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Valar Qringaomis

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Thursday, July 16, 2015

Singapore and the Culture of Fear

"A lecturer in psychology at the National University of Singapore, [Chee Soon Juan] was sacked for improperly using research funds. The charge was filed by Chee’s departmental chair, who was also a PAP member of Parliament. Chee had used research funds to pay for courier services to deliver his wife's doctoral dissertation to an American university. The sum involved was $226. Chee and the university disagreed as to whether this use of funds was improper. At a later date, the head of Chee‘s former department brought charges of defamation against Chee. The Social Democratic Party and other Singaporeans perceived the action as a warning to professionals to avoid the opposition (Fong 1993). Reporters from the Straits Times talked with a small number of university academics, most of whom sympathized with Chee. All spoke on condition of anonymity because, as the reporter noted, according to “their terms of employment, they cannot comment on university policy“ (Insight 1993:14).

A Singapore judge found Chee guilty of defaming three university people, including Chee‘s former boss; damages and court costs to be paid by Chee amounted to about U.S. $156,000. At the time of the decision, Chee was broke and without a regular job (Straits Times Weekly Edition, 23 April 1994).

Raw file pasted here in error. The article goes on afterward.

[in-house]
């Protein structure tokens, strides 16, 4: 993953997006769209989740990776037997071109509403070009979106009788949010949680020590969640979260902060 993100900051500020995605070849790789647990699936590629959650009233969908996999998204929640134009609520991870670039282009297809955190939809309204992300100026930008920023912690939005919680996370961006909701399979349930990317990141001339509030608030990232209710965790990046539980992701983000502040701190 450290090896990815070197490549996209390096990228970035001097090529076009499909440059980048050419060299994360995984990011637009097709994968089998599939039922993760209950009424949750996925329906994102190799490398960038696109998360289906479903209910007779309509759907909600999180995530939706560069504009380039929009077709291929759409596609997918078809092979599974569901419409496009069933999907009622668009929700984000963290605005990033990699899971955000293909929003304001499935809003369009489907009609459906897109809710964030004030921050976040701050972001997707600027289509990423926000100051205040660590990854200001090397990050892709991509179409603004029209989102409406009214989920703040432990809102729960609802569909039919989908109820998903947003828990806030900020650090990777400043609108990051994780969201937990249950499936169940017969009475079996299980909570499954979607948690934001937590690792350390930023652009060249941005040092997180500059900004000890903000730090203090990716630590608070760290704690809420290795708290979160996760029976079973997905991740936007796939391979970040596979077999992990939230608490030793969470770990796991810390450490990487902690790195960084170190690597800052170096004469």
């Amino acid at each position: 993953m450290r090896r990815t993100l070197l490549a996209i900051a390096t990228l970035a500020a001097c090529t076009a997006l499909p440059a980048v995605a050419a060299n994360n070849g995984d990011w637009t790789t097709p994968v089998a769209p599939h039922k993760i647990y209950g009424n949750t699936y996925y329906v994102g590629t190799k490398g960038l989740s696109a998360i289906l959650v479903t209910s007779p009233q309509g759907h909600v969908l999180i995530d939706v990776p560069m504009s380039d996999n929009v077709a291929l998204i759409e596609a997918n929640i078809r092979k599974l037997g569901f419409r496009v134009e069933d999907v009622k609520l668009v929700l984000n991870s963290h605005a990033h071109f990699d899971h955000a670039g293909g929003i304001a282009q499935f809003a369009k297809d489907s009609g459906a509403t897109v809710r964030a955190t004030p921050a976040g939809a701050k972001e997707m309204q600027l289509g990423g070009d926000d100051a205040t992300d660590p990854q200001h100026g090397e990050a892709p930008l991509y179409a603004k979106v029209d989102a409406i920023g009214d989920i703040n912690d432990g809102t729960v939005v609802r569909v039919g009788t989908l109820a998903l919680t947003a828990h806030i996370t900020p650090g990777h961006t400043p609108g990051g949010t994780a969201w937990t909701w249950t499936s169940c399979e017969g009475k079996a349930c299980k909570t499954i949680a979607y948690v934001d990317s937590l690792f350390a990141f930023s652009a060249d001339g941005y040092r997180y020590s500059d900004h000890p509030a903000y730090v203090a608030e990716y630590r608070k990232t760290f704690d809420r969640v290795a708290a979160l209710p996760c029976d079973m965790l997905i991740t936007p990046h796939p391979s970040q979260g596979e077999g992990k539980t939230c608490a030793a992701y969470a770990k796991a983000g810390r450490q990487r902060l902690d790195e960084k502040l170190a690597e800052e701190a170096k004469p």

The same year as Chee's sacking, at a seminar concerning how to get young people politically involved, the discussion was dominated by expressions of fear for the fate that awaits critical Singaporeans. A Government spokesperson said such fear was unjustified. However one participant pointed out that even professors who were critical of the Government were harshly treated, and another noted that student unions at universities were forbidden to make political statements (Straits Times Weekly Edition, 10 July 1993).

Several newspaper personnel were tried in 1993 for violating the Official Secrets Act. At the time, “[a]lthough a number of reporters and editors expressed anger over the prosecutions, none would allow their name to be used, saying they feared retaliation from the Government" (Shenon 1993:Y12)."

--- The Struggle Over Singapore's Soul: Western Modernization and Asian Culture / Joseph B. Tamney (1996)
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